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Document Max. Freq Min. Freq
Harper's Encyclopedia of United States History (ed. Benson Lossing) 168 168 Browse Search
Lucius R. Paige, History of Cambridge, Massachusetts, 1630-1877, with a genealogical register 74 74 Browse Search
Benjamin Cutter, William R. Cutter, History of the town of Arlington, Massachusetts, ormerly the second precinct in Cambridge, or District of Menotomy, afterward the town of West Cambridge. 1635-1879 with a genealogical register of the inhabitants of the precinct. 54 54 Browse Search
Knight's Mechanical Encyclopedia (ed. Knight) 36 36 Browse Search
Baron de Jomini, Summary of the Art of War, or a New Analytical Compend of the Principle Combinations of Strategy, of Grand Tactics and of Military Policy. (ed. Major O. F. Winship , Assistant Adjutant General , U. S. A., Lieut. E. E. McLean , 1st Infantry, U. S. A.) 17 17 Browse Search
H. Wager Halleck , A. M. , Lieut. of Engineers, U. S. Army ., Elements of Military Art and Science; or, Course of Instruction in Strategy, Fortification, Tactis of Battles &c., Embracing the Duties of Staff, Infantry, Cavalry, Artillery and Engineers. Adapted to the Use of Volunteers and Militia. 14 14 Browse Search
Cambridge History of American Literature: volume 1, Colonial and Revolutionary Literature: Early National Literature: Part I (ed. Trent, William Peterfield, 1862-1939., Erskine, John, 1879-1951., Sherman, Stuart Pratt, 1881-1926., Van Doren, Carl, 1885-1950.) 12 12 Browse Search
George P. Rowell and Company's American Newspaper Directory, containing accurate lists of all the newspapers and periodicals published in the United States and territories, and the dominion of Canada, and British Colonies of North America., together with a description of the towns and cities in which they are published. (ed. George P. Rowell and company) 10 10 Browse Search
Cambridge History of American Literature: volume 3 (ed. Trent, William Peterfield, 1862-1939., Erskine, John, 1879-1951., Sherman, Stuart Pratt, 1881-1926., Van Doren, Carl, 1885-1950.) 7 7 Browse Search
Southern Historical Society Papers, Volume 31. (ed. Reverend J. William Jones) 6 6 Browse Search
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Browsing named entities in Rebellion Record: a Diary of American Events: Documents and Narratives, Volume 2. (ed. Frank Moore). You can also browse the collection for 1807 AD or search for 1807 AD in all documents.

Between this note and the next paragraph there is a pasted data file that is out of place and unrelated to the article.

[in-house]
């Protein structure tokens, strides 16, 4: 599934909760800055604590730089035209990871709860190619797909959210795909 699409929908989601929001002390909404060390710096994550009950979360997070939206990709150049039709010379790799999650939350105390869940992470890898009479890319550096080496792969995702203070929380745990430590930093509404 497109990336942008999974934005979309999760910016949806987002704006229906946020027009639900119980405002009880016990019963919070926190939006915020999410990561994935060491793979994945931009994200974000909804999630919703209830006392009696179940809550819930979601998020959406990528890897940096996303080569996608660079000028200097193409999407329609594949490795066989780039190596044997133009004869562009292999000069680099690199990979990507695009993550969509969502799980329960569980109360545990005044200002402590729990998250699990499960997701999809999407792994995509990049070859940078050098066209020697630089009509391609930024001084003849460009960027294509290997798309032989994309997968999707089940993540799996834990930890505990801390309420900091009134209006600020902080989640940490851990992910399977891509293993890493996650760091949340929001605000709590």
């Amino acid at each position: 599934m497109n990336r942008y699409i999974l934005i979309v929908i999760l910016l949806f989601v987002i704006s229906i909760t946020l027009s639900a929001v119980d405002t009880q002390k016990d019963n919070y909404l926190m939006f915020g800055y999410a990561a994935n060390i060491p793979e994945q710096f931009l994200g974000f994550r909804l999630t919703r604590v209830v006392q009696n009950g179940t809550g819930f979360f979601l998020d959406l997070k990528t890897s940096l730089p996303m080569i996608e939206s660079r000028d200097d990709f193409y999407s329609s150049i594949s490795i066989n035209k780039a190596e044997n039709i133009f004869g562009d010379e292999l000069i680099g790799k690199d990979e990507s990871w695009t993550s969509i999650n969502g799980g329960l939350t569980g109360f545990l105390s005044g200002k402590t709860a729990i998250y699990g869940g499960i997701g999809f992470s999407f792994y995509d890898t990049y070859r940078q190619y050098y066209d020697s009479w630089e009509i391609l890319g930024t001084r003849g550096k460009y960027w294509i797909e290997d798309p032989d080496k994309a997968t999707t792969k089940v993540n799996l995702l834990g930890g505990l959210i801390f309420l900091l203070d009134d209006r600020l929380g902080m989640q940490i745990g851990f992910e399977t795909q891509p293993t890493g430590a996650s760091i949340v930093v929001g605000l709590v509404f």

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for its exercise, and the solemn decision of the Supreme Court, before mentioned, pronounced thirteen years since, and never afterwards questioned by that or any other tribunal — rather than by the authorities relied on by the Chief-Justice, that is to say, a clearly extra-judicial observation of Chief-Justice Marshall, a mere doubt of Mr. Justice Story, an alleged doubt of Mr. Jefferson, nowhere, however, proved to have been felt, of the legality of Gen. Wilkinson's conduct at New Orleans in 1807--conduct in fact approved by him, and not disapproved of by any Congressional legislation — a commentary on the English form of government, a Government resting as to nearly all its powers upon usage and precedent, or to the otherwise unsupported authority of the Chief-Justice, and especially when, as in this instance, he seems to have departed from or forgotten the doctrines he maintained in the case in Howard. If with the opinion the President now is supposed to hold, to use in part the
on of these express provisions of the Constitution and the laws, assumed to give a preference, by unauthorized regulations of commerce or revenue, to the ports of certain States over the ports of other States, and had assumed, without consent of the Congress, to lay imposts or duties on imports and exports, and that, too, not for the use of the Treasury of the United States, but to deprive it of revenue, it became a duty of paramount necessity, acting under the express authority of the act of 1807, authorizing the use of the navy in causing the laws to be executed, to suppress by an armed naval force before the principal ports, these illegal and unconstitutional proceedings; to assert the supremacy of the Federal laws, and to prevent any preference, by commercial regulation, to tho ports of any of the States. In carrying into effect these principles, and in suppressing the attempts to evade and resist them, and in order to maintain the Constitution, and execute the laws, it became n